The Paris Review

On Warnings

Still from Belly (1998)

It is hard to say when I stopped noticing the sirens. They’re still there, piercing the otherwise normal Wednesday-afternoon noise. But I haven’t noticed them for at least fifteen years. In the central Ohio area, a test of the state’s tornado-siren system takes place every Wednesday at noon. I would describe the sound for you, but even now I can barely remember it. I recall it beginning as a low whistle that bends into a loud howl, but the sound feels distant to me now. It’s indistinguishable from all the other ways this city rumbles its way toward productivity.

When I was a kid in elementary school, I assumed the siren tests happened everywhere. Twice a month, at noon, when the howling began to announce itself, all of us kids spilled into the hallway, and sat on our knees facing the wall. We’d lock one of our hands into the other, put them behind our heads, and curl ourselves downward. It was practice for the actual tornado, which we were told might come at any moment. It might come while we were in our classrooms learning whatever it is elementary school kids learned in the nineties (yet another thing I don’t recall). I never knew this was something exclusive to my school, or schools in my area. I imagined an entire chain of balled-up bodies, trembling against walls in school hallways across the country.

Once I hit my

You're reading a preview, sign up to read more.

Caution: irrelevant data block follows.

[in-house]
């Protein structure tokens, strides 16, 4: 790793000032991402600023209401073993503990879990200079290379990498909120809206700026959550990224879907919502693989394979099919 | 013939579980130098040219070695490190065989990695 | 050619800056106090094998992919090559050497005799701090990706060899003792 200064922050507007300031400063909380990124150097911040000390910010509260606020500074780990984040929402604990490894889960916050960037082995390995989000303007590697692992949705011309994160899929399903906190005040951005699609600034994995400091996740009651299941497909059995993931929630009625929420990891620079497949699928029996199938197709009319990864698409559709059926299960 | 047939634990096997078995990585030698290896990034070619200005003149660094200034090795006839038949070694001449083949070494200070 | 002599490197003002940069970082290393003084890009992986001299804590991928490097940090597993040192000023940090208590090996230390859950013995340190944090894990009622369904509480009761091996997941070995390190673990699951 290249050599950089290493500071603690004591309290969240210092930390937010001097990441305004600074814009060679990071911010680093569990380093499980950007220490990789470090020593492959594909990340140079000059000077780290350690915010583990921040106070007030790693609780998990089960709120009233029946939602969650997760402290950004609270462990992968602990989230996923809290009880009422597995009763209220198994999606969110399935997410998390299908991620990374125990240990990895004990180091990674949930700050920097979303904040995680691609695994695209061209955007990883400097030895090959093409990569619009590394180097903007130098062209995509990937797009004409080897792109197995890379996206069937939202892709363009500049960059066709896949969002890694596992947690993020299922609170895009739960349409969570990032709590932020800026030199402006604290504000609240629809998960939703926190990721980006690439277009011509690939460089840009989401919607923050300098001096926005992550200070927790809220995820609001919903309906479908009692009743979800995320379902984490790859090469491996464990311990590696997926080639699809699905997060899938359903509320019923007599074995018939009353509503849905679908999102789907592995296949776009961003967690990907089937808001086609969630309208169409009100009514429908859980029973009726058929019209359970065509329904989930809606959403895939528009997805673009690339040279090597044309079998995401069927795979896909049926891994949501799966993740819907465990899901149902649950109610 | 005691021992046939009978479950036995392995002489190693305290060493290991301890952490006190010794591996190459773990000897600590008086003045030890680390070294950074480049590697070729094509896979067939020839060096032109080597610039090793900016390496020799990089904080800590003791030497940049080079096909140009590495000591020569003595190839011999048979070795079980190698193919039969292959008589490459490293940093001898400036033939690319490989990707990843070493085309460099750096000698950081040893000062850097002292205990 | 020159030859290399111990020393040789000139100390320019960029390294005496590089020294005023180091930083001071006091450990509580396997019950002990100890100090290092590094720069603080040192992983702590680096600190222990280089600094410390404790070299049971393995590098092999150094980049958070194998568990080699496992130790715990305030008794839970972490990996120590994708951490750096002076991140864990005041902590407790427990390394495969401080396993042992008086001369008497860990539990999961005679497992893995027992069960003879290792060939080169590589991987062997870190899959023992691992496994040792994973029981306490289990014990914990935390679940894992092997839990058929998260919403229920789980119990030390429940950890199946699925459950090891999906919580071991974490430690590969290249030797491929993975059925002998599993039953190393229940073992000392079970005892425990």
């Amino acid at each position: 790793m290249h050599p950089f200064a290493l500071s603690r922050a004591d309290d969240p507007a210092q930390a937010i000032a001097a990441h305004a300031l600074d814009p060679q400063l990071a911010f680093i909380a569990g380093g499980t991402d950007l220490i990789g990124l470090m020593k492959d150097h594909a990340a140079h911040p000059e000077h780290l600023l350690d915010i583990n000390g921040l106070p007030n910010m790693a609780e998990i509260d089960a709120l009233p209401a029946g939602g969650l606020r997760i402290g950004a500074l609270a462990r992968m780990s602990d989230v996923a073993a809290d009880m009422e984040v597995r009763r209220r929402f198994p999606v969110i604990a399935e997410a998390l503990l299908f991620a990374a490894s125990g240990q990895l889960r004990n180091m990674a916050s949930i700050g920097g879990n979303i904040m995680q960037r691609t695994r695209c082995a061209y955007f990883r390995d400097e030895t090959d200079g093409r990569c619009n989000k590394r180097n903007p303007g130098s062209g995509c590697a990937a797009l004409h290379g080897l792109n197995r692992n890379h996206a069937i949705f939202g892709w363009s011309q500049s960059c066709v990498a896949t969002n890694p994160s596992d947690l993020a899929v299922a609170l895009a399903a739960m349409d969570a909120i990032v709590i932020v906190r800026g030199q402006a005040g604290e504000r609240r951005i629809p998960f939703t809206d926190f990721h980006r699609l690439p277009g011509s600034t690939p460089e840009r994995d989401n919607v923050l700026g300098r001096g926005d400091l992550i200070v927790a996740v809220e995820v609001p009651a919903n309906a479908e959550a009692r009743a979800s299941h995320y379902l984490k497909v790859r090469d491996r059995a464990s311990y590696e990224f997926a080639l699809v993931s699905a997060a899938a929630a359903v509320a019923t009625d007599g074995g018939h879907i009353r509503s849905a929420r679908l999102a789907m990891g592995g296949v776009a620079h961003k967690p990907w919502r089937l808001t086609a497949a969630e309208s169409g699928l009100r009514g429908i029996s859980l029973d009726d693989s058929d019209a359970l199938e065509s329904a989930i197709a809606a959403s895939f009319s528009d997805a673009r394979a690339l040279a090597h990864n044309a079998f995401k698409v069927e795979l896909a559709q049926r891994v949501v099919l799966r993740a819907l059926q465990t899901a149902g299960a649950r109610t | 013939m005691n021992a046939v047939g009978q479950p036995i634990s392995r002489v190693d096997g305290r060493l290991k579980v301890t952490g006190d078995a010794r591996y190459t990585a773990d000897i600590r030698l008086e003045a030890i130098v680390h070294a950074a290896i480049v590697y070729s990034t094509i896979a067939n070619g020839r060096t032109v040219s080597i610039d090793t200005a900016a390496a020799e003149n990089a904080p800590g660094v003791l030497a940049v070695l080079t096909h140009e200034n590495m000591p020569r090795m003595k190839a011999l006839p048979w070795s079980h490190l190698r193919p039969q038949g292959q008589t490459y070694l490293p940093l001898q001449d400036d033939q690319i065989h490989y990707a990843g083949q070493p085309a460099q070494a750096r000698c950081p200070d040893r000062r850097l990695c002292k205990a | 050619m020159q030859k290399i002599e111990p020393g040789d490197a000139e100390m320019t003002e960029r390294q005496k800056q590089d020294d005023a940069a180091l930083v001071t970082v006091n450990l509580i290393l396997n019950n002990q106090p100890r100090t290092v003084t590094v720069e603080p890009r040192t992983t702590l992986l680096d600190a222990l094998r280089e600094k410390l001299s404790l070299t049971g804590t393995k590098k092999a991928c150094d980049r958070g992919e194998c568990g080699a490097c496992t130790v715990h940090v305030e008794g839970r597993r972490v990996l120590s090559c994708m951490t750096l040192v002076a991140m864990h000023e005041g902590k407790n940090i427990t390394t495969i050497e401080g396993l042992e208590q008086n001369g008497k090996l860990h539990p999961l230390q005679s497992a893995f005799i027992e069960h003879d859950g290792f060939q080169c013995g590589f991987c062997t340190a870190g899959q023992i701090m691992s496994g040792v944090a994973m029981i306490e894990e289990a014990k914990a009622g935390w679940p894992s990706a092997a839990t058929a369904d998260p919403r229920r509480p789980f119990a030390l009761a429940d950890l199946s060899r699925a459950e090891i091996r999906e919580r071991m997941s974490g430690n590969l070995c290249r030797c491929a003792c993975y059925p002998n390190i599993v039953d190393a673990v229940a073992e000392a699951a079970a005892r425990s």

More from The Paris Review

The Paris Review12 min read
What Thom Gunn Thought of Oliver Sacks
Thom Gunn, left, in 1960 at Hampstead-White Stone Pond. Oliver Sacks, right, with his beloved BMW motorbike at Muscle Beach. Courtesy of the Oliver Sacks Foundation. Photo taken from Sacks’s memoir On the Move. Back in the early eighties, when I firs
The Paris Review13 min read
Dislocated Realities: A Conversation between Helen Phillips and Laura Van Den Berg
Helen Phillips (left) and Laura Van Den berg (right) When an early copy of Helen Phillips’s new novel, The Need, turned up at my apartment, I had not read a book in two months. I had been unable to read, in fact. My father had died recently and each
The Paris Review7 min read
Rumple. Stilt. And Skin.
Sabrina Orah Mark’s monthly column, Happily, focuses on fairy tales and motherhood. “I hope you’re not afraid of mice,” my friend Amy says. I am in her car. She clicks open the glove box and a soft shock of fur and paper and string is gently exhaled